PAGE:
#12 mclewis1

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Posted 11 January 2020 - 09:31 AM

Jeff,

 

Thinking specifically about a Hawaii trip this spring and given that the planets won't be up until well after midnight and won't get very high even by sunrise I initially thought you should go for the wider field refractor. But with the deep sky stuff in Lupus and Centaurus it might make more sense to go with more aperture and spend some time with the globulars and irregular galaxies that cover the area. This all assumes you can work from good dark skies (so not downtown Kikei or Kahaluhi lol.gif ), have really good southern horizons, and be able to comfortably work between midnight and 3am. Will you be able to travel "up country" (up Haleakala for example)? If so that would really take care of the horizon and dark skies part ... just dress warmly.

 

I might also bring a pair of reasonably sized binoculars for the Crux area.

 

If your wife is carrying the mount plus eyepieces and such for the sake of marital harmony I'd definitely go with the 1.25" stuff ... lol.gif



#13 andycknight

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Posted 11 January 2020 - 12:04 PM

Ihtegla Sar, on 11 Jan 2020 - 09:42 AM, said:

[snip...] So the 1.25" eyepieces would be a lot more convenient than lugging along a big 2" diagonal and eyepieces.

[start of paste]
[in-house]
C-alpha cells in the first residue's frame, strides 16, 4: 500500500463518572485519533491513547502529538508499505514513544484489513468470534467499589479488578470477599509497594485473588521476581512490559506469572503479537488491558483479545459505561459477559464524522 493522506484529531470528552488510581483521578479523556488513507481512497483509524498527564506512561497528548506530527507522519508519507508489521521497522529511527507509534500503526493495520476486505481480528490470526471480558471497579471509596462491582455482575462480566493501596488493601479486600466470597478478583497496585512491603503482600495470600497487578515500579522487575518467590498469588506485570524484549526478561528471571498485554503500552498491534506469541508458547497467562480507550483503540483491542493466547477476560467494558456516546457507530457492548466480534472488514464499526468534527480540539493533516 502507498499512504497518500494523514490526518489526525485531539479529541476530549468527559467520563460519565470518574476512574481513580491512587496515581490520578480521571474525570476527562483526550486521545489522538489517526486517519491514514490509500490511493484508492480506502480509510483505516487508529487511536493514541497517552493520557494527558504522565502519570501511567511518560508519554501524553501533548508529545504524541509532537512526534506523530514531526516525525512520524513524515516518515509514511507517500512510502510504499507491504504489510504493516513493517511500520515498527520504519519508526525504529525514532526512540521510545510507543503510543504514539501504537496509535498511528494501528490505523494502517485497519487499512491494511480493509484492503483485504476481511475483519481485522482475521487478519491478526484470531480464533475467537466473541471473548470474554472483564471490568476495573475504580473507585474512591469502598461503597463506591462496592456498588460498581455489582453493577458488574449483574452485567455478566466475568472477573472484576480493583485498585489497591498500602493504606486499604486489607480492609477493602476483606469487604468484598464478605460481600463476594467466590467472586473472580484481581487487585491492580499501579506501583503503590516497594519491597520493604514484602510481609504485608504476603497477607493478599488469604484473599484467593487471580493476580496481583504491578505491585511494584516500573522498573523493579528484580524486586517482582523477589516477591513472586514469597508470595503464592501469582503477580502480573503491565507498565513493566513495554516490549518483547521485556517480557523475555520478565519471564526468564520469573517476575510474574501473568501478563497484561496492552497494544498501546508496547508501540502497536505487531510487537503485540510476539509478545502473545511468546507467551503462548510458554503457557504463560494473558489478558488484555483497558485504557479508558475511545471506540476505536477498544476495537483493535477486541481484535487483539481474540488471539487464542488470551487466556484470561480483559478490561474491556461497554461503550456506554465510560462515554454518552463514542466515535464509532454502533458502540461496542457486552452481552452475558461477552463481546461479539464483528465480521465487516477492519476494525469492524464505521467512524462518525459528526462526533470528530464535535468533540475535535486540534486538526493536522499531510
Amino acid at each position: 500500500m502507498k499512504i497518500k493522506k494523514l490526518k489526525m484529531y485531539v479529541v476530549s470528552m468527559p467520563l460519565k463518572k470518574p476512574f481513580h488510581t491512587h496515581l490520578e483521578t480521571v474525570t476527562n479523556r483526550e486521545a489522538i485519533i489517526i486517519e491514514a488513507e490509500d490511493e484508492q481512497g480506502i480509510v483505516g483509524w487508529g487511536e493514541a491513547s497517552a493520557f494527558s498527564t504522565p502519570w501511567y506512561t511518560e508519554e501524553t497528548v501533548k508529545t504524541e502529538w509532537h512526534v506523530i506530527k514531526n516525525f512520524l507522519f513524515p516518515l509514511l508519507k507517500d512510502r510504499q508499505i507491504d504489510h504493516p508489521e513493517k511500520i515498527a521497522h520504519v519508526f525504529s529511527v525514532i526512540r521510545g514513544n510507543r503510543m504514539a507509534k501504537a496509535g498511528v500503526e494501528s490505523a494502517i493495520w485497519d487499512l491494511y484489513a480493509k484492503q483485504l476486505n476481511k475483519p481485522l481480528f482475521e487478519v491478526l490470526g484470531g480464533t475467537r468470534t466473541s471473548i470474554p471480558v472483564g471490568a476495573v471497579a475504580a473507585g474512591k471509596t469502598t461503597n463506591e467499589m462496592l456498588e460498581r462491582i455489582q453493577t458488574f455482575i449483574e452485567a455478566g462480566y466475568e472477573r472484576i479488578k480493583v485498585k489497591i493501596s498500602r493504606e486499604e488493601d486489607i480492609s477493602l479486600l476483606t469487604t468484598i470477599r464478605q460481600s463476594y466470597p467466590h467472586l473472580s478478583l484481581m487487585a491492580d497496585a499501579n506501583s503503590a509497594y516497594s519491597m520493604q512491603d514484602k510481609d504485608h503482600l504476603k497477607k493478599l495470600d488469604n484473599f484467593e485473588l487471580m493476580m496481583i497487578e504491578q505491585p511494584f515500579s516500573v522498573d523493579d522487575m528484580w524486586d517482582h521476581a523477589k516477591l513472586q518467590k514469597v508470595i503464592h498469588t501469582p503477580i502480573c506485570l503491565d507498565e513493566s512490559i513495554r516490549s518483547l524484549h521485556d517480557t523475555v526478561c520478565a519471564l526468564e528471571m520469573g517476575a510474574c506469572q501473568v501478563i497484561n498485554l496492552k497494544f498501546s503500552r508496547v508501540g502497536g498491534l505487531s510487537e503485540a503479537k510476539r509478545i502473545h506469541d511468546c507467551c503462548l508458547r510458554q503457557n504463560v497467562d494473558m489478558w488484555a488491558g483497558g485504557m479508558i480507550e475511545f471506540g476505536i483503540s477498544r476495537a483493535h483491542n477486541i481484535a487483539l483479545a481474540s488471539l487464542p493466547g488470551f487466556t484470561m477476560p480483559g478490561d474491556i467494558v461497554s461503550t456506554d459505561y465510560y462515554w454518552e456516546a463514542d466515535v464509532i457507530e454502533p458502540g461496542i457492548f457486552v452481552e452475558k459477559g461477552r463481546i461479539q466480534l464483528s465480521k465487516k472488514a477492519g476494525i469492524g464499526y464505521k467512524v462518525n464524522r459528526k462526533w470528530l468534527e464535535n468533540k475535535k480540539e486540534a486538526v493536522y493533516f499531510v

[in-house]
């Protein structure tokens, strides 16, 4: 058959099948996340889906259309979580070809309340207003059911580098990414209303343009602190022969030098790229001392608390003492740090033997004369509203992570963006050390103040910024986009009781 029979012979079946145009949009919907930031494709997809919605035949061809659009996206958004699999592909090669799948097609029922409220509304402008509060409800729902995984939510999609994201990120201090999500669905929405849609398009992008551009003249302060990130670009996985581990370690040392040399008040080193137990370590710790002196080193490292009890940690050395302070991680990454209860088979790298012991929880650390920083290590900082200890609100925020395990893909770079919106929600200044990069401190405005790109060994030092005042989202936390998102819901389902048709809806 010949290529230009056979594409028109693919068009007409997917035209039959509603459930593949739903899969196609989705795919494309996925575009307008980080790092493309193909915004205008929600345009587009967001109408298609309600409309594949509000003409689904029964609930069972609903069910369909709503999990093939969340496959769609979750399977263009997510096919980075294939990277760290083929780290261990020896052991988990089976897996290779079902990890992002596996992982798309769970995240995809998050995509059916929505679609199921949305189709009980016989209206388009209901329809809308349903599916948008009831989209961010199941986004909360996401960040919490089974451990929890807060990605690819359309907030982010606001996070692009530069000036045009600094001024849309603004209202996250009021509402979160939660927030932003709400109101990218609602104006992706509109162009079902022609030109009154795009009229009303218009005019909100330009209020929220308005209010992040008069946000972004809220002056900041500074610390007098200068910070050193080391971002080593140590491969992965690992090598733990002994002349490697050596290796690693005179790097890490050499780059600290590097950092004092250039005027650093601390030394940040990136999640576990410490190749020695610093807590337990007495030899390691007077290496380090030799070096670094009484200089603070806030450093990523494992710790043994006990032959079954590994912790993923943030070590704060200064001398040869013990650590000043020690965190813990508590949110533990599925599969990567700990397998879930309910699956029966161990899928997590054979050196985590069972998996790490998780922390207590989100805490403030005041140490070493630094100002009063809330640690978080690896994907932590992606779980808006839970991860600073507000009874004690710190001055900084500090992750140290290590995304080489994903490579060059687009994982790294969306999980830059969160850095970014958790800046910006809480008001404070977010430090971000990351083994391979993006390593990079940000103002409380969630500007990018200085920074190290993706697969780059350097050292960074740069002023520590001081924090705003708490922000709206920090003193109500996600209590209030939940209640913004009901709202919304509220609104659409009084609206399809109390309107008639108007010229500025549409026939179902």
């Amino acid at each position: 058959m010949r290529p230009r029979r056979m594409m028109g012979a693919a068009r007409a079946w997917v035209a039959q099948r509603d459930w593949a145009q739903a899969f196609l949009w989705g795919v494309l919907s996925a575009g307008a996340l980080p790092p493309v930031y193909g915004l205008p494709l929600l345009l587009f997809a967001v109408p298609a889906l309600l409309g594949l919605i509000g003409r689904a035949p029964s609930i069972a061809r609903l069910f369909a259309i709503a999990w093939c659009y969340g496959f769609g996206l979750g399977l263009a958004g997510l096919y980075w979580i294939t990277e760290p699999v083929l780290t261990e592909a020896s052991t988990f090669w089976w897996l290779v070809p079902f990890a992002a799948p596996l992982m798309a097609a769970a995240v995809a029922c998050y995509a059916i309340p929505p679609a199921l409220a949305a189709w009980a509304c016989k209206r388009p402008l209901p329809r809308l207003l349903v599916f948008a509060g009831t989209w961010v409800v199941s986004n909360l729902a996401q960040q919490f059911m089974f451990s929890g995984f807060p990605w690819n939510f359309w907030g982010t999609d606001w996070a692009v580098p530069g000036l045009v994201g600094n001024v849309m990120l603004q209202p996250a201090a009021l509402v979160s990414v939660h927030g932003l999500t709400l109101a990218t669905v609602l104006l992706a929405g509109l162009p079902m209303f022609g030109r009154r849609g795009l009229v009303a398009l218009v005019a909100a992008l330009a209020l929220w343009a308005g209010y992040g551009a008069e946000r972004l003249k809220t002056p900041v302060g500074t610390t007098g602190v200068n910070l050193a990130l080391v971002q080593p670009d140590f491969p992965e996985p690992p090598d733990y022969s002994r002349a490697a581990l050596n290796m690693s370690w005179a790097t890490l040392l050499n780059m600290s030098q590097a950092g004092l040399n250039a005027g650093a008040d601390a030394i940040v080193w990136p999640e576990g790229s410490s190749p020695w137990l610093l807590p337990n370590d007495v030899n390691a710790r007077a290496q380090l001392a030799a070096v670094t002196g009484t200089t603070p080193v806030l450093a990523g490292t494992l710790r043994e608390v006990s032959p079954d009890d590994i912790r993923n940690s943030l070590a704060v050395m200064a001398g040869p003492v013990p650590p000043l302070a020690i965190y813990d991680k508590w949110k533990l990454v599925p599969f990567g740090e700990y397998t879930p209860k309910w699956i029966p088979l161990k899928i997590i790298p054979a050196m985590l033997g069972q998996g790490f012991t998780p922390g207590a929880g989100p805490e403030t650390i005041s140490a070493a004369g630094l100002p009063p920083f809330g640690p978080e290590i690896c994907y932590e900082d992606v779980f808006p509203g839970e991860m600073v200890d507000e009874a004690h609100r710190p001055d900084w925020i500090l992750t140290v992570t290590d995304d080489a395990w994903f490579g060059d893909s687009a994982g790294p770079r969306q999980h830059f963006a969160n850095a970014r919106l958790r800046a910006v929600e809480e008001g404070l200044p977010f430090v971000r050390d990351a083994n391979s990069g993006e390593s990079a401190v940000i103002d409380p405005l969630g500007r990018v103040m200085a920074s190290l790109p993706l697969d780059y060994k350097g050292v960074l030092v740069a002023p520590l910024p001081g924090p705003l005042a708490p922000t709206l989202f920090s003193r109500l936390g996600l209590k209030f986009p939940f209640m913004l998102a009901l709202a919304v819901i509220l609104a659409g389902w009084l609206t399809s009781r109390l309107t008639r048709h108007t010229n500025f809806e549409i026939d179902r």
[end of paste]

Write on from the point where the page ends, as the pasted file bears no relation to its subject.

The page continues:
Fellow amateurs have often laughed at me for still using 0.965" eyepieces. But one of the reasons I like them is because you can fit a diagonal and several eyepieces into a very small space (The only problem is that the decent ones are only available on the second hand market and therefore it can take a while to obtain a reasonable set of focal lengths).

 

So if I am using either my C5 (or C90) on vacation, I often carry a set of 0.965" eyepieces. If I want to also have a wider FOV, then I'' take a 1.25" diagonal (the .965 adapter fits inside) and just one low power 1.25" eyepiece. (Another good option is the f6.3 reducer corrector to expand the FOV)

 

For the OP:

 

While not obviously quite as good as the C6... Perhaps you should also consider a Celestron C5. It is both of smaller diameter and shorter length than the C6 and is therefore a better fit for carry-on luggage, since it allows a little more padding around the tube.

 

My C90 goes much further in that I can fit the tube, a [camera] tripod and accessories into a small backpack. This makes it very portable and great for travel. However (obviously) its main limitation is the 90mm aperture.

 

Regards

 

Andy.


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#14 JMW

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Posted 11 January 2020 - 04:12 PM

I dug up an old thread on a C6 being used on the FTQ mount. Looks like it is a good match. I piled 7 inches of books in my Stellarvue case that I use for the SVR90T refractor. The case closes without issues. I don't have enough room for the SVR90T and C6 in the same case.

 

The question I will have to ask myself is will I want to use the C6 when not flying. I have an 8 inch f/6 newtonian on a quality Dob mount and we that and a TEC 140 on a DM6 on trips with our travel trailer. The SVR90T is for when we want to go wide field and for very easy grab and go. I already have a C11 EdgeHD for visual or imaging at f/10, f/7 or f2.

 

The other piece in the mix is I will be able see dimmer objects using my SVR90T paired my PVS14 night vision gear afocal using my 2 inch eyepieces. I don't think the C6 is up to handling the heavy weight compared to the 2.5 inch focuser on my SVR90T.

 

Planetary won't be my main focus in Hawaii since I can do that at any latitude. Of course the seeing may temp me to give the planets a look.


Edited by JMW, 11 January 2020 - 04:15 PM.